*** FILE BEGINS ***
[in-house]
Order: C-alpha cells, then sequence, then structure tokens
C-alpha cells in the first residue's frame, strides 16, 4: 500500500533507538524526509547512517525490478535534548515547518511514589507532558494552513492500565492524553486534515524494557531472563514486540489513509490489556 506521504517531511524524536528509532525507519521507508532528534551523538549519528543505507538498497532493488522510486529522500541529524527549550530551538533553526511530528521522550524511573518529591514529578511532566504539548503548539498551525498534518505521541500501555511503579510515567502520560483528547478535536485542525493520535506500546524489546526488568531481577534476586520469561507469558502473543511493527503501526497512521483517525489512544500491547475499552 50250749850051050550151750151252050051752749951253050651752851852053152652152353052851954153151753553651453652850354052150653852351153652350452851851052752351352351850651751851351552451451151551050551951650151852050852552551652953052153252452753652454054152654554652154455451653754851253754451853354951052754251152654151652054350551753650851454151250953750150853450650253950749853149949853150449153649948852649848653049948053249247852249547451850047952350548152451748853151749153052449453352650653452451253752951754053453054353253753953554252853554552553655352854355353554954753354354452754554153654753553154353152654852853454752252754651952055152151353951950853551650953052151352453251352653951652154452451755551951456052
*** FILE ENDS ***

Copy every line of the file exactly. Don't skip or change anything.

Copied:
[in-house]
Order: C-alpha cells, then sequence, then structure tokens
C-alpha cells in the first residue's frame, strides 16, 4: 500500500533507538524526509547512517525490478535534548515547518511514589507532558494552513492500565492524553486534515524494557531472563514486540489513509490489556 506521504517531511524524536528509532525507519521507508532528534551523538549519528543505507538498497532493488522510486529522500541529524527549550530551538533553526511530528521522550524511573518529591514529578511532566504539548503548539498551525498534518505521541500501555511503579510515567502520560483528547478535536485542525493520535506500546524489546526488568531481577534476586520469561507469558502473543511493527503501526497512521483517525489512544500491547475499552 50250749850051050550151750151252050051752749951253050651752851852053152652152353052851954153151753553651453652850354052150653852351153652350452851851052752351352351850651751851351552451451151551050551951650151852050852552551652953052153252452753652454054152654554652154455451653754851253754451853354951052754251152654151652054350551753650851454151250953750150853450650253950749853149949853150449153649948852649848653049948053249247852249547451850047952350548152451748853151749153052449453352650653452451253752951754053453054353253753953554252853554552553655352854355353554954753354354452754554153654753553154353152654852853454752252754651952055152151353951950853551650953052151352453251352653951652154452451755551951456052